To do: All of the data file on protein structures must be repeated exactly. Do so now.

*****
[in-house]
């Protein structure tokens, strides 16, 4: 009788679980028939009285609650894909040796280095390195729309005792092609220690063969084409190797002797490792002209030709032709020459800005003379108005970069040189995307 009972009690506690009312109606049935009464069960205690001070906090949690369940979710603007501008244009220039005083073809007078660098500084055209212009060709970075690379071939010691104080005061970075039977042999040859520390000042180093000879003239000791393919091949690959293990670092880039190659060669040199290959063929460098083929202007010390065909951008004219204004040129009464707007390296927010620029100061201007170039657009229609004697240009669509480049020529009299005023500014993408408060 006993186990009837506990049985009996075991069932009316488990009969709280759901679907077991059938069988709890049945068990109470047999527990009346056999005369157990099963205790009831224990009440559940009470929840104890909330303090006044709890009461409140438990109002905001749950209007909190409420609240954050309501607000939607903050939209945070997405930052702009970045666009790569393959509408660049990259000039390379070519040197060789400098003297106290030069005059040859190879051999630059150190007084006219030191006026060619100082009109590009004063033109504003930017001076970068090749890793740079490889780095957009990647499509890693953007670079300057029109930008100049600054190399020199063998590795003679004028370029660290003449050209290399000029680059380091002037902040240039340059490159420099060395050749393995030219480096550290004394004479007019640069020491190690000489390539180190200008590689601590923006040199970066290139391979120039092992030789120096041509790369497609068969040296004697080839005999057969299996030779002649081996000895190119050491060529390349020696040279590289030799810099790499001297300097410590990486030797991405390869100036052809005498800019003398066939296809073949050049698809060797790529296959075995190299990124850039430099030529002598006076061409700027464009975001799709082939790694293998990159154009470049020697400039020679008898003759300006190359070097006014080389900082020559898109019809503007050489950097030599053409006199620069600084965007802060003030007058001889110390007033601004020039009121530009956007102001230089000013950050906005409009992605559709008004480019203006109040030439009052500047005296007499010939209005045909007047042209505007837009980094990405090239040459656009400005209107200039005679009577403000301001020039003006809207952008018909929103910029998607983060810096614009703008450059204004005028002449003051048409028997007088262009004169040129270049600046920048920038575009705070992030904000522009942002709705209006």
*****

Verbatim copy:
[in-house]
């Protein structure tokens, strides 16, 4: 009788679980028939009285609650894909040796280095390195729309005792092609220690063969084409190797002797490792002209030709032709020459800005003379108005970069040189995307 009972009690506690009312109606049935009464069960205690001070906090949690369940979710603007501008244009220039005083073809007078660098500084055209212009060709970075690379071939010691104080005061970075039977042999040859520390000042180093000879003239000791393919091949690959293990670092880039190659060669040199290959063929460098083929202007010390065909951008004219204004040129009464707007390296927010620029100061201007170039657009229609004697240009669509480049020529009299005023500014993408408060 006993186990009837506990049985009996075991069932009316488990009969709280759901679907077991059938069988709890049945068990109470047999527990009346056999005369157990099963205790009831224990009440559940009470929840104890909330303090006044709890009461409140438990109002905001749950209007909190409420609240954050309501607000939607903050939209945070997405930052702009970045666009790569393959509408660049990259000039390379070519040197060789400098003297106290030069005059040859190879051999630059150190007084006219030191006026060619100082009109590009004063033109504003930017001076970068090749890793740079490889780095957009990647499509890693953007670079300057029109930008100049600054190399020199063998590795003679004028370029660290003449050209290399000029680059380091002037902040240039340059490159420099060395050749393995030219480096550290004394004479007019640069020491190690000489390539180190200008590689601590923006040199970066290139391979120039092992030789120096041509790369497609068969040296004697080839005999057969299996030779002649081996000895190119050491060529390349020696040279590289030799810099790499001297300097410590990486030797991405390869100036052809005498800019003398066939296809073949050049698809060797790529296959075995190299990124850039430099030529002598006076061409700027464009975001799709082939790694293998990159154009470049020697400039020679008898003759300006190359070097006014080389900082020559898109019809503007050489950097030599053409006199620069600084965007802060003030007058001889110390007033601004020039009121530009956007102001230089000013950050906005409009992605559709008004480019203006109040030439009052500047005296007499010939209005045909007047042209505007837009980094990405090239040459656009400005209107200039005679009577403000301001020039003006809207952008018909929103910029998607983060810096614009703008450059204004005028002449003051048409028997007088262009004169040129270049600046920048920038575009705070992030904000522009942002709705209006």